Refreshingly Simple Investing

My method of investing is one that I could teach a fifth grader in an afternoon. 

And that kid could go on to beat more than 90% of professional investors over a lifetime.  After taxes, this strategy will beat even more than that.

You can read all the finance magazines you want, study all the newsletters you want, read all the economic news that you want, or research all the companies you want.  It won’t matter.  The odds are about 1 in 10 that you’ll beat (over your investment lifetime) a simple, low cost diversified basket of index funds.  After taxes, the odds are probably about 1 in 12. 

Ridiculously Easy

At the end of January, I got paid.  So the big question was, “Where should I invest my money?”

I own three index funds.  Here’s the financial breakdown that I aspire to:

  • 40% short term Canadian government bonds (XSB.TO)
  • 30% total U.S. stock market index (VTI)
  • 30% first world international stock market index (VEA)

When I ask my hypothetical 5th grader (after that fabulously hypothetical afternoon I spent teaching him) he says:

“Do you still have the same percentages in each of your funds, after the markets have moved a bit?”

I check my holdings and realize that….no, I don’t.

Over the past month, my bond index dropped 0.04%, my U.S. stock index gained 3% and my International stock index gained 2.7%.

The fifth grader pulls through:

Guiding me, the fifth grade finance kid says, “Buy the bond index.  It hasn’t done as well.”

Ahhh, that kind of logic warms my heart.

When I went to make my monthly purchase, I noticed that bonds only made up 38.5% of my investment account.  I wanted them to make up 40%.  So I had to top them up with the fresh money.

What would the average investor do?

Most investors would do one of two things:

1.  They’d look at forecasts to see which of the following indexes (bond, U.S. stock, International stock) was likely to rise or fall over the next short while, and they’d base a purchase decision on that information.


2.  They’d buy the highly performing stock index (in this case, the U.S. market index)

Both choices would be silly.

By mechanically putting fresh money into whatever index is lagging behind, I’ll be paying slightly lower than an average cost over time, for each index, and I will beat the vast majority of the professional investors.

They’ll sweat away trying to figure out what to invest in, while I’m travelling, hanging out with family and friends or enjoying some sporting activity.

And most of them will lose to me…badly.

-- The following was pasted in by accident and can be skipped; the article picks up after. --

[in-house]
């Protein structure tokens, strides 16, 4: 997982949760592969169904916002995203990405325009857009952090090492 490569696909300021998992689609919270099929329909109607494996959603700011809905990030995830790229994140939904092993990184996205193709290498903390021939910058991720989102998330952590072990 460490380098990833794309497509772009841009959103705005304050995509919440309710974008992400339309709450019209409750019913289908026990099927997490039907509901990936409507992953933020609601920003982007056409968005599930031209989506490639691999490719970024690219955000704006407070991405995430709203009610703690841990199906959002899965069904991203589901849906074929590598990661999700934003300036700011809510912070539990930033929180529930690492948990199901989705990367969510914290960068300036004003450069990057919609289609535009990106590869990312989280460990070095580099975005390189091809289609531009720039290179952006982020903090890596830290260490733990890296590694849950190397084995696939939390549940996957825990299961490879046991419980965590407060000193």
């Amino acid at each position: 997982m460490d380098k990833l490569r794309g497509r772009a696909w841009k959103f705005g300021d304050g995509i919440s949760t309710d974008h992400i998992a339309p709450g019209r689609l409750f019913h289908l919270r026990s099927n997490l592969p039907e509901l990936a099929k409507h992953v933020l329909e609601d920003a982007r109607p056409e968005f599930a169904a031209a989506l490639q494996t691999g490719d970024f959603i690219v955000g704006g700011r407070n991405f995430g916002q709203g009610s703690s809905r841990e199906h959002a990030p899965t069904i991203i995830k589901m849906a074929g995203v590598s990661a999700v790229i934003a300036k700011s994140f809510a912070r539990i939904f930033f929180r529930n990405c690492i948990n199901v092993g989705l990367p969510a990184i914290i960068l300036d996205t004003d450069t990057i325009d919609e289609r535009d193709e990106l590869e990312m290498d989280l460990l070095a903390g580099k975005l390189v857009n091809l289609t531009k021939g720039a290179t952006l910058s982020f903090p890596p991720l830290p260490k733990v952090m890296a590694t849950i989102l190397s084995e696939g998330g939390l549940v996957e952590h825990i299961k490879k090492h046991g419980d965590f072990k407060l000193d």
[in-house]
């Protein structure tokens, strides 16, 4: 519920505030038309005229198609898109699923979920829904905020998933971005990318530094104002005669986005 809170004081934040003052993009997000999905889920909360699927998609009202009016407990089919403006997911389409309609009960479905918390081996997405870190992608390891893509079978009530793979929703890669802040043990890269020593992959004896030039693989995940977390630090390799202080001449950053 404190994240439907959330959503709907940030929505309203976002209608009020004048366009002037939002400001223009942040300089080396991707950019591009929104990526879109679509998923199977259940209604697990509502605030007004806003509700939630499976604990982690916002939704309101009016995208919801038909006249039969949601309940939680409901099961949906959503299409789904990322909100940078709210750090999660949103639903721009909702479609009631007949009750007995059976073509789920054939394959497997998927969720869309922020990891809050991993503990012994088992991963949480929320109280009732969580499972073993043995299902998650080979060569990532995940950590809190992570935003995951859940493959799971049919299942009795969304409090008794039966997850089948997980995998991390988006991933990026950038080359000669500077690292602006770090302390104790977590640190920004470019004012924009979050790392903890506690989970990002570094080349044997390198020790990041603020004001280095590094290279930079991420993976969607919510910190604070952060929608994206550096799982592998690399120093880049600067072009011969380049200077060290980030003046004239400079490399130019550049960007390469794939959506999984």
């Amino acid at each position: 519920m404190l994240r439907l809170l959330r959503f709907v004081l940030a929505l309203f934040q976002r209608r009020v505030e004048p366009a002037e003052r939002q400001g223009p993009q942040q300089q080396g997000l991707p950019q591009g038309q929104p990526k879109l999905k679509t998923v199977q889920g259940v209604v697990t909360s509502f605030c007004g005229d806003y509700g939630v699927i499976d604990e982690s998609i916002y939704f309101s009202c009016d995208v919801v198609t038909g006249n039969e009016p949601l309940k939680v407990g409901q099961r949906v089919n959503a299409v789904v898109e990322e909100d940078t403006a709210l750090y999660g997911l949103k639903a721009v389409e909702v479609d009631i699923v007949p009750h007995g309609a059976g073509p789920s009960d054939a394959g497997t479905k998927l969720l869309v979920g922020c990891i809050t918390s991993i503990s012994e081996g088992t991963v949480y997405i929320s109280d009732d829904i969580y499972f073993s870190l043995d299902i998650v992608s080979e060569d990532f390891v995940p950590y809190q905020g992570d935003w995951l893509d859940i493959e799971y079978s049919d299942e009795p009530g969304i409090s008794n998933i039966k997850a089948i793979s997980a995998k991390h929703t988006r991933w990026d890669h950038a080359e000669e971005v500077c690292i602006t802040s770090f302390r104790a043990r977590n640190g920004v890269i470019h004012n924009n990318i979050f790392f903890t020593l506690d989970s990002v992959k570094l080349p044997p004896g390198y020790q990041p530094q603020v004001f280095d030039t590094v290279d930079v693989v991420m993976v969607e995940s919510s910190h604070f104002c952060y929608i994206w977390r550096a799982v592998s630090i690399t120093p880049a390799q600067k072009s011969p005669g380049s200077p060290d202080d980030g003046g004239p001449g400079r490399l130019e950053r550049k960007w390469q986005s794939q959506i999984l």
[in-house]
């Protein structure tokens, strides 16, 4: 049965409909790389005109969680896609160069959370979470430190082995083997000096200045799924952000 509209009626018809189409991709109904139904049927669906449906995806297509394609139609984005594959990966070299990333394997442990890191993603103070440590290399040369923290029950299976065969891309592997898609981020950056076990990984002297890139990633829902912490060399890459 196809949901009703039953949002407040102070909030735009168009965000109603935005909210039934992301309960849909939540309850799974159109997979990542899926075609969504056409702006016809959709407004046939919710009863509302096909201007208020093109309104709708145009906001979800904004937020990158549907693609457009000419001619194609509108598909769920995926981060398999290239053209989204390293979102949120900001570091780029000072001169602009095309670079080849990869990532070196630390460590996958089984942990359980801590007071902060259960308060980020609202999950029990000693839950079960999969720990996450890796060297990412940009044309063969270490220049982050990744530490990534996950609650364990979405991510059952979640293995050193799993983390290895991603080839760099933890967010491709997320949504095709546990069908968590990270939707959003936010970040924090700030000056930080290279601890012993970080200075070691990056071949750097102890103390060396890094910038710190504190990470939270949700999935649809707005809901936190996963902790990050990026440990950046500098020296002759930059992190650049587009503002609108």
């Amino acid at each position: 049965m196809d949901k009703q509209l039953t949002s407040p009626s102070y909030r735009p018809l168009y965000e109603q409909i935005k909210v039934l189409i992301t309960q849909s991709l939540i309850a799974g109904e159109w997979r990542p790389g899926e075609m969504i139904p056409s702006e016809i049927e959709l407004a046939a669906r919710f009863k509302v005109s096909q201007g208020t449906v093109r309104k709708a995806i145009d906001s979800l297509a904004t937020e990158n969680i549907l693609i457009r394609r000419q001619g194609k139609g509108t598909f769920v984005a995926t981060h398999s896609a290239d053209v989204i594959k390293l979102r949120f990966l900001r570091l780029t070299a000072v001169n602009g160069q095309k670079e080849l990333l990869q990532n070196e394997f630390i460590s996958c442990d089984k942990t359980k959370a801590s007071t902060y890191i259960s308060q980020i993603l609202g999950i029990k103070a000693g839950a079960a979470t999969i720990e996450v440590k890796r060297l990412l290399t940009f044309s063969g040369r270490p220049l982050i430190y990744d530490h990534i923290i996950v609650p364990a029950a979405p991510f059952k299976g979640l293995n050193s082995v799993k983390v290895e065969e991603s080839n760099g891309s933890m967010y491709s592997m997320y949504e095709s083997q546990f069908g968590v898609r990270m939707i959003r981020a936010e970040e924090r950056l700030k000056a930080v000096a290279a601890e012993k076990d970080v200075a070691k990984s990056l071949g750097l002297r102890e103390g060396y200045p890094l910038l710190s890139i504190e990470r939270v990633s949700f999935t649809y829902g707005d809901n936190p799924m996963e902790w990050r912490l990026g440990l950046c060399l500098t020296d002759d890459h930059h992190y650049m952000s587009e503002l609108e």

It hardly seems fair.  But I’m not complaining. 

Andrew Hallam

I’m a financial columnist for Canada’s national paper, The Globe and Mail, as well as for AssetBuilder, a financial service firm based in Texas. I’m also the author of Millionaire Teacher: The Nine Rules of Wealth You Should Have Learned in School and Millionaire Expat: How To Build Wealth Living Overseas. My mission is to educate, motivate and inspire people on basic retirement planning and best practices for investing, using evidence-based strategies. I'm happy to comment on your questions.

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20 Responses

  1. DIY Investor says:

    What do they say? Common sense isn't common.

    I just got back from a referral. When I asked what he thought I could do for him he said that his current advisor has messed him all up and one of my clients (his mother actually) told him he needed to talk to me. In fact, he is down over 60% from 2006. His advisor had bought just 6 stocks and had bought them on margin. When he said his investments were messed up that translates to me that he didn't have much to invest which was true. He had a decent amount several years ago but now not much. You really don't want to know what he was charged by the advisor that lost him 60%.

    As a point in fact the advisor had gone into this new client's church and had signed up about 20 people. I asked if he had talked to any of these people about their investment experience and he basically said he was too embarrassed to bring it up! The advisor, by the way, stopped attending the church.

    I've shared this info with a local law firm with the hope there is a possible class action suit. These predators need to be stopped.